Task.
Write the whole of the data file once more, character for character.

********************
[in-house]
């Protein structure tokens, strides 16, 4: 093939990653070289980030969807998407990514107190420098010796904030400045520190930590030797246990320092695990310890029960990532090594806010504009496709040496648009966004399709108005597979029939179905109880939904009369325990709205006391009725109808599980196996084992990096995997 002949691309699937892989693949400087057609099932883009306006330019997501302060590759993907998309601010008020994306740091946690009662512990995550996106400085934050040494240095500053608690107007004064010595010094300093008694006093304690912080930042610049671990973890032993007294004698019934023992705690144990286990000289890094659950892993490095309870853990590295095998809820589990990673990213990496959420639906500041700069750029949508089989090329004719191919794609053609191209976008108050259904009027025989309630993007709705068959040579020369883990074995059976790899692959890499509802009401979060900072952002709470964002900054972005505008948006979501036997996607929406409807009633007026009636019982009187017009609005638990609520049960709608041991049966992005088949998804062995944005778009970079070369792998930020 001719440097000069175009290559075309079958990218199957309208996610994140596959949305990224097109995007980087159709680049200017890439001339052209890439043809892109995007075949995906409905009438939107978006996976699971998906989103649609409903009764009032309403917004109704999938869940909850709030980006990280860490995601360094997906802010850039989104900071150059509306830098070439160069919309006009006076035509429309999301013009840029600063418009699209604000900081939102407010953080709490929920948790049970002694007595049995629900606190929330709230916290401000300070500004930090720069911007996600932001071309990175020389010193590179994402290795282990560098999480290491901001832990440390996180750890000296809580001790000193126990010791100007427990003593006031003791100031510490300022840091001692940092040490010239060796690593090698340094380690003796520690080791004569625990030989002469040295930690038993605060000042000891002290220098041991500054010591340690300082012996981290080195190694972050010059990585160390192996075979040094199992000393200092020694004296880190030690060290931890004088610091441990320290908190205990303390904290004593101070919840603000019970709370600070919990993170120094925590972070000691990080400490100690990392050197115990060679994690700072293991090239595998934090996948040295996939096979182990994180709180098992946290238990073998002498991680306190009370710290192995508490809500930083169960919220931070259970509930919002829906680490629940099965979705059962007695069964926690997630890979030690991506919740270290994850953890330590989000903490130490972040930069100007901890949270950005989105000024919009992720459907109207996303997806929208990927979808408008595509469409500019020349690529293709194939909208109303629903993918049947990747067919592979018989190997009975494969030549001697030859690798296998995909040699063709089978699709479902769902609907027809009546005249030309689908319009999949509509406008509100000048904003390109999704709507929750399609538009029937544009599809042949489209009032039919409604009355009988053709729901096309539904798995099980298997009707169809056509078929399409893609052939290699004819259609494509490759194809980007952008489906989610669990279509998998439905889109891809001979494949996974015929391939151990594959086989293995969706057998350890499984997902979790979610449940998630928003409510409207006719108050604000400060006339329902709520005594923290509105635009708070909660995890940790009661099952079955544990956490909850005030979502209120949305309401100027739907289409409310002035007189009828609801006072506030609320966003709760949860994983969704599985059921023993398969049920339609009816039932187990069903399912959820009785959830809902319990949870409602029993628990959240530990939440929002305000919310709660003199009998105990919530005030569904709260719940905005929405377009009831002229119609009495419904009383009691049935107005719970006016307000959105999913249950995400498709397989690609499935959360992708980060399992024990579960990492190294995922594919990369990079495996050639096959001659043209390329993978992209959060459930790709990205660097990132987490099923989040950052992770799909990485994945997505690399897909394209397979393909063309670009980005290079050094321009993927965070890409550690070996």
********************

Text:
[in-house]
């Protein structure tokens, strides 16, 4: 093939990653070289980030969807998407990514107190420098010796904030400045520190930590030797246990320092695990310890029960990532090594806010504009496709040496648009966004399709108005597979029939179905109880939904009369325990709205006391009725109808599980196996084992990096995997 002949691309699937892989693949400087057609099932883009306006330019997501302060590759993907998309601010008020994306740091946690009662512990995550996106400085934050040494240095500053608690107007004064010595010094300093008694006093304690912080930042610049671990973890032993007294004698019934023992705690144990286990000289890094659950892993490095309870853990590295095998809820589990990673990213990496959420639906500041700069750029949508089989090329004719191919794609053609191209976008108050259904009027025989309630993007709705068959040579020369883990074995059976790899692959890499509802009401979060900072952002709470964002900054972005505008948006979501036997996607929406409807009633007026009636019982009187017009609005638990609520049960709608041991049966992005088949998804062995944005778009970079070369792998930020 001719440097000069175009290559075309079958990218199957309208996610994140596959949305990224097109995007980087159709680049200017890439001339052209890439043809892109995007075949995906409905009438939107978006996976699971998906989103649609409903009764009032309403917004109704999938869940909850709030980006990280860490995601360094997906802010850039989104900071150059509306830098070439160069919309006009006076035509429309999301013009840029600063418009699209604000900081939102407010953080709490929920948790049970002694007595049995629900606190929330709230916290401000300070500004930090720069911007996600932001071309990175020389010193590179994402290795282990560098999480290491901001832990440390996180750890000296809580001790000193126990010791100007427990003593006031003791100031510490300022840091001692940092040490010239060796690593090698340094380690003796520690080791004569625990030989002469040295930690038993605060000042000891002290220098041991500054010591340690300082012996981290080195190694972050010059990585160390192996075979040094199992000393200092020694004296880190030690060290931890004088610091441990320290908190205990303390904290004593101070919840603000019970709370600070919990993170120094925590972070000691990080400490100690990392050197115990060679994690700072293991090239595998934090996948040295996939096979182990994180709180098992946290238990073998002498991680306190009370710290192995508490809500930083169960919220931070259970509930919002829906680490629940099965979705059962007695069964926690997630890979030690991506919740270290994850953890330590989000903490130490972040930069100007901890949270950005989105000024919009992720459907109207996303997806929208990927979808408008595509469409500019020349690529293709194939909208109303629903993918049947990747067919592979018989190997009975494969030549001697030859690798296998995909040699063709089978699709479902769902609907027809009546005249030309689908319009999949509509406008509100000048904003390109999704709507929750399609538009029937544009599809042949489209009032039919409604009355009988053709729901096309539904798995099980298997009707169809056509078929399409893609052939290699004819259609494509490759194809980007952008489906989610669990279509998998439905889109891809001979494949996974015929391939151990594959086989293995969706057998350890499984997902979790979610449940998630928003409510409207006719108050604000400060006339329902709520005594923290509105635009708070909660995890940790009661099952079955544990956490909850005030979502209120949305309401100027739907289409409310002035007189009828609801006072506030609320966003709760949860994983969704599985059921023993398969049920339609009816039932187990069903399912959820009785959830809902319990949870409602029993628990959240530990939440929002305000919310709660003199009998105990919530005030569904709260719940905005929405377009009831002229119609009495419904009383009691049935107005719970006016307000959105999913249950995400498709397989690609499935959360992708980060399992024990579960990492190294995922594919990369990079495996050639096959001659043209390329993978992209959060459930790709990205660097990132987490099923989040950052992770799909990485994945997505690399897909394209397979393909063309670009980005290079050094321009993927965070890409550690070996």